Paying an eligible dividend and non-eligible dividend in the same year to 2 connected corps can convert ERDTOH to NERDTOH
Where, in the same taxation year, a corporation pays eligible dividends to one corporation and non-eligible dividends to a second corporation, a portion of the opening eligible refundable dividend tax on hand (ERDTOH) of the payer may be converted to non-eligible refundable dividend tax on hand (NERDTOH) to a payee.
For example, Opco, which had ERDTOH and NERDTOH balances of $38,333 and $100,000, respectively, pays an eligible dividend of $100,000 to Holdco (its sole common shareholder) and, in the same year, a non-eligible deemed dividend of $500,000 to Investco on redeeming preferred shares. These dividends generate refunds of the entire ERDTOH and NERDTOH balances totaling $138,333. There is corresponding Pt. IV tax to the payees aggregating $138,333 – but this is allocated between them pro rata to the respective dividends, i.e., Pt. IV tax of 1/6 of $138,333 (or $23,055) for Holdco; and 5/6 of $138,333 (or $115,278) for Investco.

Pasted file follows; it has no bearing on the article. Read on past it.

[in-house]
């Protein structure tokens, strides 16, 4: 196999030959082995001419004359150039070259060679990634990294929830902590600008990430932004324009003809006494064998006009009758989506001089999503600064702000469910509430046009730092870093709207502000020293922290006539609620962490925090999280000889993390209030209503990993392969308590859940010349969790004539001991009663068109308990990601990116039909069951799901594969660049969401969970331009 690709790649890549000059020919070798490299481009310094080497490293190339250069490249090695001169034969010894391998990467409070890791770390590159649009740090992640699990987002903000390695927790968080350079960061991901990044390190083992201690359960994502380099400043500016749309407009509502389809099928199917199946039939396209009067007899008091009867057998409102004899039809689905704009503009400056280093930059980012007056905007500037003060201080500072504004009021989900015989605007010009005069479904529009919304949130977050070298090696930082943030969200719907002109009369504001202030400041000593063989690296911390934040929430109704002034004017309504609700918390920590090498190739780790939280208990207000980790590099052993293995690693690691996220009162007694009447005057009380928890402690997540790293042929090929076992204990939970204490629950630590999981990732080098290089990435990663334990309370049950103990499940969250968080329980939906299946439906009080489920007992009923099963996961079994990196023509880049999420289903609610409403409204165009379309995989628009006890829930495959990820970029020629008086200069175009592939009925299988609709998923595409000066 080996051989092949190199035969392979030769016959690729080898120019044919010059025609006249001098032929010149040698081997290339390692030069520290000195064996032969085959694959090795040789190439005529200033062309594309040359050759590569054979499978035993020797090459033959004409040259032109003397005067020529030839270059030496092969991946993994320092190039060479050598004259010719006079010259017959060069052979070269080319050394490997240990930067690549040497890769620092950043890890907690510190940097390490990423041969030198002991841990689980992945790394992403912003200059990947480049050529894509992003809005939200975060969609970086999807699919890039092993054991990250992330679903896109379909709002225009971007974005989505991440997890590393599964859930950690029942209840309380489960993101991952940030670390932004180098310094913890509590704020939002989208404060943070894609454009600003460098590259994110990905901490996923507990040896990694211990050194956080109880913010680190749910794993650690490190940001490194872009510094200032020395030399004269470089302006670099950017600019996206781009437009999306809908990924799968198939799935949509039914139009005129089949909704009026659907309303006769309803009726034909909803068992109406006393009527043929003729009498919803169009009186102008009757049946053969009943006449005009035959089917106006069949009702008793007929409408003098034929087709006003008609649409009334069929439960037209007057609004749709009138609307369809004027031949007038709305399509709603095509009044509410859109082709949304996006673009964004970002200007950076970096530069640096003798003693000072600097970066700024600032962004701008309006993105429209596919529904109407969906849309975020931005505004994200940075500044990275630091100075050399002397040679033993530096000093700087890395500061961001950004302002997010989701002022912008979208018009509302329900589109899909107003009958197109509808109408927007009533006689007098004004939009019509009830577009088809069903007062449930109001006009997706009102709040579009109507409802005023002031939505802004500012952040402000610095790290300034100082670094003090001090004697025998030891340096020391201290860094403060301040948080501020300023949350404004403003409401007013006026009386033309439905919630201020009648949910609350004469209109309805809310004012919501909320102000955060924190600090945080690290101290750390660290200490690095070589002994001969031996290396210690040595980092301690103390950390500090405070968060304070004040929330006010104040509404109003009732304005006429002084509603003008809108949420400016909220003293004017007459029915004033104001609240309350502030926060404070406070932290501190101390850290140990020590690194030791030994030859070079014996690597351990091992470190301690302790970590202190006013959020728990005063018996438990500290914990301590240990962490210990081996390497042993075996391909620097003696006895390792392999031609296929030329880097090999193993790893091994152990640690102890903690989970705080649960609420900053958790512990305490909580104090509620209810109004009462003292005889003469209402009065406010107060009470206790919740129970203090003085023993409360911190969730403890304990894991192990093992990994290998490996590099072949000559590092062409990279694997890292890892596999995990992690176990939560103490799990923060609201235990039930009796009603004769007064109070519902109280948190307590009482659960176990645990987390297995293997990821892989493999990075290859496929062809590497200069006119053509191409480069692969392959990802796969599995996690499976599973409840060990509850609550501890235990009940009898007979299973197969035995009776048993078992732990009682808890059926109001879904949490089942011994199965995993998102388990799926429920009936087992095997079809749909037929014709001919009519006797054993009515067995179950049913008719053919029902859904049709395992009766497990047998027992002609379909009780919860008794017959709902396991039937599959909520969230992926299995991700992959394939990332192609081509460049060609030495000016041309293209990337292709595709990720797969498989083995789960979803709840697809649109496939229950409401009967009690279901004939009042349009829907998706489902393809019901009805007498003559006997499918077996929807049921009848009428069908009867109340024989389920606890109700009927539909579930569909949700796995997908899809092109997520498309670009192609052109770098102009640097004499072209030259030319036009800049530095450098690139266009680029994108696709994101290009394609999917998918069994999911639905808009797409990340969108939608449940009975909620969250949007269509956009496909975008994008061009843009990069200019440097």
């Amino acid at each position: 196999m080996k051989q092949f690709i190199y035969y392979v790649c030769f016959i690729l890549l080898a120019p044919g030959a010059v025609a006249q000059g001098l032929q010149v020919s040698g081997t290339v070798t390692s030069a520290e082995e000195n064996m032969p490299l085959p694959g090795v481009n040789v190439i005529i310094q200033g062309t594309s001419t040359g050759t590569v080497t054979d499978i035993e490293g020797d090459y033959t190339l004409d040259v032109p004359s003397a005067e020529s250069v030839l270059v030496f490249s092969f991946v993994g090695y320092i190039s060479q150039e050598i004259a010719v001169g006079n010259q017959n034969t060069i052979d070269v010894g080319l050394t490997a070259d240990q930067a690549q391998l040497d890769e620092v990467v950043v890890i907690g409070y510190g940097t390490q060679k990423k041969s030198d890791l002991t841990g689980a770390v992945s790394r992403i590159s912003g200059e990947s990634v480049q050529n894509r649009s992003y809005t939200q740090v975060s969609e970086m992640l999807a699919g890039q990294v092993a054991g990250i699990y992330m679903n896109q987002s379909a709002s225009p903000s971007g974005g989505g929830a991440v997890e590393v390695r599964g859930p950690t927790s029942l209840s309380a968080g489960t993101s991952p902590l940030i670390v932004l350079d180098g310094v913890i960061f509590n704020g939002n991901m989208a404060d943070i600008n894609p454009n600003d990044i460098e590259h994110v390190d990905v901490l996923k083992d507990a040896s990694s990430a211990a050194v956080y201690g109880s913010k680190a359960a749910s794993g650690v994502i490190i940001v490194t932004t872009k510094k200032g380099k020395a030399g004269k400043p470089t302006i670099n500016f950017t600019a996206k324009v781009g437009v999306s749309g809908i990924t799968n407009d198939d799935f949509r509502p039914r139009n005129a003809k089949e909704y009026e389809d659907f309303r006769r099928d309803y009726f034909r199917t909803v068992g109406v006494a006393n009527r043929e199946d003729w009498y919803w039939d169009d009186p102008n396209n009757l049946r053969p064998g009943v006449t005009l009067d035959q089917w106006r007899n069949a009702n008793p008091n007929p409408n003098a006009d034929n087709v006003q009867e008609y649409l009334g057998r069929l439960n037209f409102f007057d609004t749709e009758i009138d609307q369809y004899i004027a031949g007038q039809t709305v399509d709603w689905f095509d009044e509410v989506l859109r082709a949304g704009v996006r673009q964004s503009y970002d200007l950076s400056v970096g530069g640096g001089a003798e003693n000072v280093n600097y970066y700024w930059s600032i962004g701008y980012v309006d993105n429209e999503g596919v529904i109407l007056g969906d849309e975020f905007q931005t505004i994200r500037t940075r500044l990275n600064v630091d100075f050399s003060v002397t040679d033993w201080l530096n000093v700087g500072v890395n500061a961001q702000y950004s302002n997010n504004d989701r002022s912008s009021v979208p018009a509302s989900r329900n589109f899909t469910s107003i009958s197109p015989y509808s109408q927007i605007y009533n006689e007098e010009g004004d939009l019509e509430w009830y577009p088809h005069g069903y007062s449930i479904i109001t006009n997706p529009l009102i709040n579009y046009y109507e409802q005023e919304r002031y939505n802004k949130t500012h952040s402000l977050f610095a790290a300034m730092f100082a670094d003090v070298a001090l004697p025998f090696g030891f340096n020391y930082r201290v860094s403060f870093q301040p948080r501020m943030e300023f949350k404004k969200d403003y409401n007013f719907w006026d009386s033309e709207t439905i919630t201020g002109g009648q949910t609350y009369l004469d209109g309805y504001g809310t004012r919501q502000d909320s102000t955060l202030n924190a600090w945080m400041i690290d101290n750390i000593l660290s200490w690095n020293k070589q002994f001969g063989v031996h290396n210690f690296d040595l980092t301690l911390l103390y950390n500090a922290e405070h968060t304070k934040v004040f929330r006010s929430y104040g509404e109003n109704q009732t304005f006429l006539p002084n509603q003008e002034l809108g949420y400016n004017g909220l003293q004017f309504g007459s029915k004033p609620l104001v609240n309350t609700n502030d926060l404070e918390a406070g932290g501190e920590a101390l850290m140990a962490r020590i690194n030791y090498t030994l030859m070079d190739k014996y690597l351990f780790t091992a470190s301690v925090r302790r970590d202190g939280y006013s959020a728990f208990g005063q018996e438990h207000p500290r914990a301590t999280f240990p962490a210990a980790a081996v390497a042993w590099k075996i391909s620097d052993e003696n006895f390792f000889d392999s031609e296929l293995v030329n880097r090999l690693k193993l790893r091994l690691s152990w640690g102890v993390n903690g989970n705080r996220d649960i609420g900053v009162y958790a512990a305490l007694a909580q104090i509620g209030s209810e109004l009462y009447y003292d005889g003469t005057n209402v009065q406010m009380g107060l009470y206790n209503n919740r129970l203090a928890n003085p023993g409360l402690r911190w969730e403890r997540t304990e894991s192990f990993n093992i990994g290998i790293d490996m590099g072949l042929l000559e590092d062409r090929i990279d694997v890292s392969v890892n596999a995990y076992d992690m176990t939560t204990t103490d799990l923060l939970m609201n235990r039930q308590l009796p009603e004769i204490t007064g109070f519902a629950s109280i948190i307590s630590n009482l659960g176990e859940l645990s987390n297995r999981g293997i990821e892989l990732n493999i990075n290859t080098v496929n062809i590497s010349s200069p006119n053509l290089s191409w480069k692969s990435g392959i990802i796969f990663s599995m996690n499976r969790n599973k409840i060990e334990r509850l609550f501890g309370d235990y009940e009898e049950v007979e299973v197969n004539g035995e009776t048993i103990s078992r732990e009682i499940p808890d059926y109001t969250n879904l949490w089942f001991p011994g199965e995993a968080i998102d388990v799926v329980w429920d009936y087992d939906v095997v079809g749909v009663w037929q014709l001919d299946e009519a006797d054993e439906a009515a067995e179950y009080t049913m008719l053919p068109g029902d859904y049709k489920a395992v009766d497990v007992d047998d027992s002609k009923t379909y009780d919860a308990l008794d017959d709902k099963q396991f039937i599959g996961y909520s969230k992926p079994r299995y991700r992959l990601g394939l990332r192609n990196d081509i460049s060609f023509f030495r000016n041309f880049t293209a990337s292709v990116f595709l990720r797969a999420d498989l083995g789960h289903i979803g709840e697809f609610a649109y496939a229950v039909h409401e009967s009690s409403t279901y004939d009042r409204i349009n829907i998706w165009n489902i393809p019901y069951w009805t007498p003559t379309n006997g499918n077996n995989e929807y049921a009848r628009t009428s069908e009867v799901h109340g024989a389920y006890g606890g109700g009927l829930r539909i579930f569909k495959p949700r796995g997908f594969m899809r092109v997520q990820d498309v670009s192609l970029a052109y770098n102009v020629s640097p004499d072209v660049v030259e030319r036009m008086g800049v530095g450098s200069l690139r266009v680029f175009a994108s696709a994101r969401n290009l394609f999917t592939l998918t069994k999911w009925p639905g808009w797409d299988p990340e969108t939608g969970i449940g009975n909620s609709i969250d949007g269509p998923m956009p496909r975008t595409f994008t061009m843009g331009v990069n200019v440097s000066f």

The only ERDTOH addition is to the ERDTOH of Holdco in the $23,055 amount. No amount may be added to Investco’s ERDTOH account, because the dividend Investco received did not entitle Opco to receive an ERDTOH dividend refund. Thus, the entire Pt. IV tax of $115,278 paid by Investco is added to its NERDTOH, so that there is a loss of $15,278 of ERDTOH.
The effective conversion of ERDTOH to NERDTOH can be avoided by paying only one type of dividend in each taxation year.
Neal Armstrong. Summary of Marie-Pier Maheux, “Dividend Payment Trap: ERDTOH Converted to NERDTOH,” Canadian Tax Focus, Vol. 11, No. 1, February 2021, p. 3 under s. 129(4) - eligible refundable dividend tax on hand – subpara. (a)(ii).